Bacteria Trick Plant Cells into Digesting Themselves - Here’s How

By Jenna Gallegos

Plant and animal cells have two ways of getting rid of proteins: autophagy and the ubiquitin proteasome system (UPS). The UPS does most of the work, but cells rely on autophagy for getting rid of extra-large protein complexes.

Proteins degraded by the UPS are marked with a special tag, like a postal address, and delivered to protein-degrading centers called proteasomes. Autophagy literally means “self-eating.” Proteins degraded by autophagy get packaged into little membrane-bound sacks called autophagosomes. The autophagosomes fuse with other membrane-bound sacks full of protein-degrading enzymes and acids.

Autophagy in animals: both friend and foe

Autophagy is important for trapping and destroying invading bacteria and viruses. But in animal cells, the system sometimes goes awry. The food-borne pathogens Brucella and Listeria use the autophagosome-building machinery to create little pockets where the bacteria can grow. This is an example of the evolutionary “arms race” between pathogens and whatever they infect. Bacteria and viruses have been evolving alongside plants and animals for eons: we evolve to resist pathogens, and pathogens evolve counter-attacks, sometimes even using our own defense systems against us.

Autophagy in plants: self-eating turned cannibal

We don’t know as much about autophagy in plants. But this month, The Plant Cell published work by scientists at The Swedish University of Agricultural Sciences (Üstün et al., 2018) showing something very strange.

Autophagy was kick-started when plant cells were infected by a bacterium called Pseudomonas. But mutant plants that couldn’t perform autophagy were actually more resistant to infection. That meant the bacterium might be somehow using autophagy to make the infection worse.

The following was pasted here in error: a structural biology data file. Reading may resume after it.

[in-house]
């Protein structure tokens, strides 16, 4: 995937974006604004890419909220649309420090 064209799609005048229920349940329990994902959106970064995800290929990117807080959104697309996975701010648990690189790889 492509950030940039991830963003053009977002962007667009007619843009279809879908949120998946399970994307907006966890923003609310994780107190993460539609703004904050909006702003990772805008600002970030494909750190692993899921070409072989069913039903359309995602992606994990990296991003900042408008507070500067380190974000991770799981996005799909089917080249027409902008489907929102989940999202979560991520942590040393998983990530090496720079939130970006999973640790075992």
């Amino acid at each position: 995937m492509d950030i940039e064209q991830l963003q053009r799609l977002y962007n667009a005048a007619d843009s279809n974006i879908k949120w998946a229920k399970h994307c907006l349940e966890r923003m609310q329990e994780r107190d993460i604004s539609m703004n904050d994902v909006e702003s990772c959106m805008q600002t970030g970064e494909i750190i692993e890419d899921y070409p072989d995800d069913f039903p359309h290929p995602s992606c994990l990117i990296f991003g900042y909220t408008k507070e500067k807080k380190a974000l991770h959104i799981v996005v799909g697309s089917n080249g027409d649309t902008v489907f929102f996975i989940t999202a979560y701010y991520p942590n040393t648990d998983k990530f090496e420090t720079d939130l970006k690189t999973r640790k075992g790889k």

To figure out what was going on, the researchers looked at which plant genes become hyperactive following Pseudomonas infection. They identified genes that are important for autophagy and genes that are active when the UPS is shut down. So in infected plants, autophagy was cranked up and the UPS system was turned down.

To find out if changes to the UPS and autophagy were related, the researchers used fluorescent proteins. The proteasome was fused with a green-fluorescent protein, so that it would glow green. Autophagy proteins were fused with a red-fluorescent protein, so that they would glow red. The red and green glowing proteins localized to the same part of the cell. It looked like UPS proteins were being trapped and degraded by autophagosomes: not a good sign for the plants.

Understanding autophagy to create tougher plants

The researchers concluded that when plant cells are infected by Pseudomonas, two thing happen:

1. The plant cells recognize the infection and use autophagy to trap the pathogen, and

2. The bacteria hijack the plant’s autophagy system and use it to attack the plant’s proteosome.

This discovery is important, because if we can figure out exactly how the bacteria is killing the plant, we may be able to help the plant defend itself.

The scientists discovered two key players in the battle over autophagy. A bacterial protein called HopM1 helps the pathogen hijack the autophagy machinery and attack the proteasome. A plant protein called NBR1 helps the plant destroy the pathogen via autophagy. If scientists can figure out how to disable HopM1 or to help NBR1 do its job, they could put the plants back in control, and prevent the bacteria from using autophagy against them.

Pseudomonas creates nasty “water-soaked lesions” in plants like tomatoes (as shown in the photo above), so protecting plants from infection means protecting our food supply.

Jenna Gallegos

Chemical & Biological Engineering

Colorado State University

ORCID: 0000–0003–4875–8163

Read the research paper on which this story is based:

Suayib Üstün, Anders Hafrén, Qinsong Liu, Richard S Marshall, Elena A. Minina, Peter Bozhkov, Richard D. Vierstra, Daniel Hofius (2018). Bacteria exploit autophagy for proteasome degradation and enhanced virulence in plants. Plant Cell Published March, 2018. DOI:

Further reading:

Mostowy, S. (2013). Autophagy and bacterial clearance: a not so clear picture. Cellular Microbiology. 15: 395–402.

Image credit: Gerald Holmes, California Polytechnic State University at San Luis Obispo,